Reproduction of RA-Har and GA-Har was compared using cage experiments in an air-conditioned insectary (24 ± 1°C, 65% RH and 14:10 h L:D). Newly emerged adults (48 h post-emergence) were sexed, and four pairs were introduced into each cage (30 cm in diameter and 45 cm in height). Four broad bean plants (about 30 cm in height) that were infested with A. pisum were introduced into each cage (red morph was supplied for RA-Har, and green morph for GA-Har). The infested plants were replaced every 4 days, and egg production of H. axyridis was carefully checked daily (female stared to lay eggs 6–7 days after emergence). The eggs were gently removed from the attached substance with a water-dampened fine brush (had been confirmed to be no negative effect to the eggs), and then were transferred to plastic Petri dishes (9 cm in diameter and 1.5 cm in depth) with an immersed cotton ball for maintaining moisture. The eggs deposited on broad bean leaves vs. cage walls or plant pots were separately counted and incubated in different Petri dishes. Newly hatched larvae were removed with a fine brush to avoid egg cannibalism. Oviposition of H. axyridis was monitored for 10 days, and number of eggs laid was examined daily. The development of eggs was monitored, and the larval hatch rates were calculated following the equation: number of larvae/total number of eggs × 100%. Five replicates (in total of 20 pairs) were conducted for RA-Har and GA-Har, respectively.
Mean numbers of red and green morphs consumed by H. axyridis in the color morph preference experiment were compared with a paired two-tailed, Student t-test (p < 0.05). The fitness parameters between GA-Har and RA-Har were compared using the independent sample t-test (p < 0.05). The data were analyzed after testing for homogeneity of variances using the Levene test. SPSS (version 20; SPSS Inc., Chicago, IL, USA) was used for all statistical analysis.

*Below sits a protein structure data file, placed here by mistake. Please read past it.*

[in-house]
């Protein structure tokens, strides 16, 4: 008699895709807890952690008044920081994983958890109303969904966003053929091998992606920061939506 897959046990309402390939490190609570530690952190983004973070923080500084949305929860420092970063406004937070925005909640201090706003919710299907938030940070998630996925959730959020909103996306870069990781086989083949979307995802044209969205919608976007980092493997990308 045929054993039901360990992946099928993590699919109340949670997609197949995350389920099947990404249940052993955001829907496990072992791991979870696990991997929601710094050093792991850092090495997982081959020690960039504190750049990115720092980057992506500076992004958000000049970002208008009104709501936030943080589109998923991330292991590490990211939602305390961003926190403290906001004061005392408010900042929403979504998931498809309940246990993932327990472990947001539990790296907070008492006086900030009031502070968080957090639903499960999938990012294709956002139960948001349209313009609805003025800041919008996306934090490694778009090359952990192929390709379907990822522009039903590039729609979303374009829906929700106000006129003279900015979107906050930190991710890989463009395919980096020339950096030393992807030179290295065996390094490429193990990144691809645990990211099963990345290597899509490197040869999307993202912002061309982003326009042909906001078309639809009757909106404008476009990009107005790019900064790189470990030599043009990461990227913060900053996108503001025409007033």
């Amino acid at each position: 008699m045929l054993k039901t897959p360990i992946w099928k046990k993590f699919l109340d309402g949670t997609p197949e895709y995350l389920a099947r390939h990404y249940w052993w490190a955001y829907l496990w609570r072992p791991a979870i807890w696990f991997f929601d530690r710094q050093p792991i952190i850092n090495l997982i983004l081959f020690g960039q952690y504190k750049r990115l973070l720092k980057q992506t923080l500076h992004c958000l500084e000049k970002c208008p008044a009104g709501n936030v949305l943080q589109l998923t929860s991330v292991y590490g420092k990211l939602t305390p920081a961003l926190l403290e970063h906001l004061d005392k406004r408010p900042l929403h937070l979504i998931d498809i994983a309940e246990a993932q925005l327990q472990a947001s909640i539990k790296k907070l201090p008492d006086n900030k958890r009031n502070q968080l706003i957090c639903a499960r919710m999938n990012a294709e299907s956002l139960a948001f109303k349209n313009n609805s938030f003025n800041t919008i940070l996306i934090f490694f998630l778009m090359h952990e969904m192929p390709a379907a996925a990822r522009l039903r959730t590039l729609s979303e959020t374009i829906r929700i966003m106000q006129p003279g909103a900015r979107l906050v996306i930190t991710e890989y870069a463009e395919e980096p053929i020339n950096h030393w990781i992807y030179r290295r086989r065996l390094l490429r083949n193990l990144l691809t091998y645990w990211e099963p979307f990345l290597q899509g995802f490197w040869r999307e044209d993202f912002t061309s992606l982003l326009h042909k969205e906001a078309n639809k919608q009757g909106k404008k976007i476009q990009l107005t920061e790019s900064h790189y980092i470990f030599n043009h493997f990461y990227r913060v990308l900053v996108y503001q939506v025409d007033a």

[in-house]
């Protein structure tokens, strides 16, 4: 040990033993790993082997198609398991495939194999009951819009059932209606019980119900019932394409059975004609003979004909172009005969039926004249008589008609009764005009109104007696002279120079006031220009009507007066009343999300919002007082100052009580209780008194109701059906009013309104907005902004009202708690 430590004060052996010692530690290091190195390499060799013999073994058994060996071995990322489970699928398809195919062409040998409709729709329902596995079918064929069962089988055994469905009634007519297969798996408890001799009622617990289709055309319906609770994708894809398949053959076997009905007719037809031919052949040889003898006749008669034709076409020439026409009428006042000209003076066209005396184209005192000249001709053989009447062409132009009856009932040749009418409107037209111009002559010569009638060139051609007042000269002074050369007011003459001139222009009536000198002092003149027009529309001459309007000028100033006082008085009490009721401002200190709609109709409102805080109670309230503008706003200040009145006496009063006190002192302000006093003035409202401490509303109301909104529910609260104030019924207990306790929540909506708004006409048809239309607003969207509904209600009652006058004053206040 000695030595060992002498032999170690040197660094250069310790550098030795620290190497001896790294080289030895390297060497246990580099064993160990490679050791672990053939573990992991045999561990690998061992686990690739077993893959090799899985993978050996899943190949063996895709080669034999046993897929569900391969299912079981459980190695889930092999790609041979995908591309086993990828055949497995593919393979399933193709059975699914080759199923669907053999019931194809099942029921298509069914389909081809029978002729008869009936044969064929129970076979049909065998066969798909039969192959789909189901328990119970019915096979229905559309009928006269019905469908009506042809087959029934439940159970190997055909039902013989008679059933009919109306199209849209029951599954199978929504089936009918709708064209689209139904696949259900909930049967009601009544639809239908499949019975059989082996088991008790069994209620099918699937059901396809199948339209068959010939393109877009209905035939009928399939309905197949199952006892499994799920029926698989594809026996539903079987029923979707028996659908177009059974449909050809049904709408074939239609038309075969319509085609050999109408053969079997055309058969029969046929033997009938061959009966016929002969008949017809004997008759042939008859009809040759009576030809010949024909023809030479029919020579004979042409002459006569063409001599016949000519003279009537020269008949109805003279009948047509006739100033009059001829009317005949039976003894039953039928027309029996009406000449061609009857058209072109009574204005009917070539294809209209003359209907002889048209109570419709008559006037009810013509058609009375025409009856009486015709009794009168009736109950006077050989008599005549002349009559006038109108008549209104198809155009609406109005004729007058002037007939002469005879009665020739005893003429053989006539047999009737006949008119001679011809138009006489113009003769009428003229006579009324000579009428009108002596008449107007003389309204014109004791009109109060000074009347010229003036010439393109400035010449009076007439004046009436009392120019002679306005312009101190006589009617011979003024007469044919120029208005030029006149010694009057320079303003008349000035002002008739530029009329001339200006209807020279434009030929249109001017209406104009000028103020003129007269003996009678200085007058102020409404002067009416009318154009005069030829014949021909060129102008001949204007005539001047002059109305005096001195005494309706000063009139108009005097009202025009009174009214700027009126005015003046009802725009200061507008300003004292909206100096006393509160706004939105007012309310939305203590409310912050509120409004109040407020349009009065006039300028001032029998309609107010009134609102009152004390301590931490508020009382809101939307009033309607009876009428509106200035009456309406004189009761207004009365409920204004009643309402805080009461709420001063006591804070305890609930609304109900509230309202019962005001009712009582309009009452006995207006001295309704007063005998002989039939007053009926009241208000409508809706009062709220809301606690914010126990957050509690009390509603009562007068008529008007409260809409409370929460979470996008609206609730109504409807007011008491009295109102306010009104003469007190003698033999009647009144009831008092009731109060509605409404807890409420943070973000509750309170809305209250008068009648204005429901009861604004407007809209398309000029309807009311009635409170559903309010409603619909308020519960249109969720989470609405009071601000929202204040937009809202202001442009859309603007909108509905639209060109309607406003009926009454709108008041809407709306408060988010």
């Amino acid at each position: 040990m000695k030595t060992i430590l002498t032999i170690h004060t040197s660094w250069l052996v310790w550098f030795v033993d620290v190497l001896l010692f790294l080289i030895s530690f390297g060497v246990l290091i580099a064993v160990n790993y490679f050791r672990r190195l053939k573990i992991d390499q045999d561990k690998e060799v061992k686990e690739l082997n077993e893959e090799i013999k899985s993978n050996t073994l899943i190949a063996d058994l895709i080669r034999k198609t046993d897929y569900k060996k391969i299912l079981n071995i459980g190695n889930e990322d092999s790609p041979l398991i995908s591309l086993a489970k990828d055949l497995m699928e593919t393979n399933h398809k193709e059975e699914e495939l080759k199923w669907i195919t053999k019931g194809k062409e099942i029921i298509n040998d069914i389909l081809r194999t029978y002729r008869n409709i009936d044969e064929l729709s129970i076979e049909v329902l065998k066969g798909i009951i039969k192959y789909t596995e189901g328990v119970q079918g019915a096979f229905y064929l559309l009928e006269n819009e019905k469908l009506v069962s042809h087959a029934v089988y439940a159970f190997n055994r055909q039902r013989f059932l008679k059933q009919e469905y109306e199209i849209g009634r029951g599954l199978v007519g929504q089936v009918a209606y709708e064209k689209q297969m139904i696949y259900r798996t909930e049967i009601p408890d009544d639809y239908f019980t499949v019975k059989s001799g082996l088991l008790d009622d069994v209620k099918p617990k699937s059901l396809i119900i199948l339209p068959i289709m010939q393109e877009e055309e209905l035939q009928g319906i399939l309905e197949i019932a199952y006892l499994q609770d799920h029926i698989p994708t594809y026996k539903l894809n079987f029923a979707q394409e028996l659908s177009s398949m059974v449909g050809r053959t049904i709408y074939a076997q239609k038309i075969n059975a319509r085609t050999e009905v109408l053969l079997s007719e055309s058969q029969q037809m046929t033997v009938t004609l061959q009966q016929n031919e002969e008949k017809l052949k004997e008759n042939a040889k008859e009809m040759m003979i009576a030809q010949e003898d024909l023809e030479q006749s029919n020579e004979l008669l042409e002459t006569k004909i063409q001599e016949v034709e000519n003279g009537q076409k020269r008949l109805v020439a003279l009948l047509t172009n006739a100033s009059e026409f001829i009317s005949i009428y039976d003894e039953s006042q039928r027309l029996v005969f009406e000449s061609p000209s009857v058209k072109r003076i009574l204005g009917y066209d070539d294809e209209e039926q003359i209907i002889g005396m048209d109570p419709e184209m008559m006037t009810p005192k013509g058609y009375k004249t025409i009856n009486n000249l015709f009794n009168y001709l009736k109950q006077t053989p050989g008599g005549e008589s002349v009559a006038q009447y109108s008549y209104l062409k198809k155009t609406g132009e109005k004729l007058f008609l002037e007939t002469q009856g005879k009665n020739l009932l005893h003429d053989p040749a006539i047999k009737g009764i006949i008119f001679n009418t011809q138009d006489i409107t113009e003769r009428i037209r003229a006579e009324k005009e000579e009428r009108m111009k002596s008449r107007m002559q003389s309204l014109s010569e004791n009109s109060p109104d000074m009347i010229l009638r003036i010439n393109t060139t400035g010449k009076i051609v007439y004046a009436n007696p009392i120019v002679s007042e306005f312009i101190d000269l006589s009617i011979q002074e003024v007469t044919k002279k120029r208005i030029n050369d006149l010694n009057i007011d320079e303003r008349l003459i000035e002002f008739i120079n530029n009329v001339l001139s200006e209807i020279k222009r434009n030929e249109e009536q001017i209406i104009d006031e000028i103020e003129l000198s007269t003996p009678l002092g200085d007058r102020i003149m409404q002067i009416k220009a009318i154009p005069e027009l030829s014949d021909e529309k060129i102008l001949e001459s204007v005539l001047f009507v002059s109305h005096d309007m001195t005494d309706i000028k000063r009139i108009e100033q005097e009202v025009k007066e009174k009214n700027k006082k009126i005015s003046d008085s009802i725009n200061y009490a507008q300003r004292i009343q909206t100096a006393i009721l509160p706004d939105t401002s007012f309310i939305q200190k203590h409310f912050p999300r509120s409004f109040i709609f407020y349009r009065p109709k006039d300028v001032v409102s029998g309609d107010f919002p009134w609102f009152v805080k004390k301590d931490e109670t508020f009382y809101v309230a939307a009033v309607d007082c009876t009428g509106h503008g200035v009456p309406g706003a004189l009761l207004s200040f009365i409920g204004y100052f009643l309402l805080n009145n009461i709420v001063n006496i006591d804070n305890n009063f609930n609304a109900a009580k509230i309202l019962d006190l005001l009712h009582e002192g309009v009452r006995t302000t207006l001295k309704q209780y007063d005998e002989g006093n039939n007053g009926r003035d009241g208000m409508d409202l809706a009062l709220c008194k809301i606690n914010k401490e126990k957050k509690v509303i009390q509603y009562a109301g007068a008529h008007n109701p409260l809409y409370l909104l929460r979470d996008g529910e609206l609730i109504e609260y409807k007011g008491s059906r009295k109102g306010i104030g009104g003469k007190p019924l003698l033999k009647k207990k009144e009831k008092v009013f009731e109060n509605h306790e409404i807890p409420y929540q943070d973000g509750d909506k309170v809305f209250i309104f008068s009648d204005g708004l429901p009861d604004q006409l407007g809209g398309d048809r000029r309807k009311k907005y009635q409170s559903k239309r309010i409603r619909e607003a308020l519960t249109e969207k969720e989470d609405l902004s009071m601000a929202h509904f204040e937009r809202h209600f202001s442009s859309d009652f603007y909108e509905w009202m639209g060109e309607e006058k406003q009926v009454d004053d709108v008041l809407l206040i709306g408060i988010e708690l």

Color Morph Preference
When the predators were exposed to both red and green morphs of A. pisum, the fourth instars and newly emerged adults (female and male) of RA-Har did not exhibit any preference as shown by the similar numbers of the two morphs of A. pisum consumed (df = 19, fourth instars: t = 1.44, p = 0.17; female: t = −0.99, p = 0.34; male: t = 0.78, p = 0.45; Figure 1A). For GA-Har, the numbers of red and green morphs consumed by the fourth instars and the newly emerged female adults were also not significantly different (df = 19, fourth instars: t = 0.73, p = 0.47; female: t = 0.12, p = 0.91), while the males showed preference for green over red morph of A. pisum (df = 19, t = −2.65, p = 0.02; Figure 1B).
Figure 1. Preference of H. axyridis on two morphs of A. pisum. Green areas represent the predation on the green morph, while red areas represent the predation on the red morph. Asterisk indicates a significant difference between the average number of the red and the green morphs consumed by H. axyridis (p < 0.05). (A) Red morph aphid raised H. axyridis (RA-Har), (B) green morph aphid raised H. axyridis (GA-Har).
The development times of H. axyridis feeding on red or green morph of A. pisum were not significantly different at each larval stage, and consequently, the whole pre-imaginal development times of RA-Har and GA-Har were almost the same (Table 1). The weights of the fourth instars and the newly emerged female adults of RA-Har also did not significantly differ from those of GA-Har (df = 38, fourth instars: t = 0.30, p = 0.77; female: t = 0.59, p = 0.56). However, the males of RA-Har were significantly heavier (28.3 mg) than those of GA-Har (26.5 mg) (df = 38, t = 3.04, p < 0.01; Table 1).
Table 1. Pre-imaginal development time and the weights of fourth instars and newly emerged adults of H. axyridis.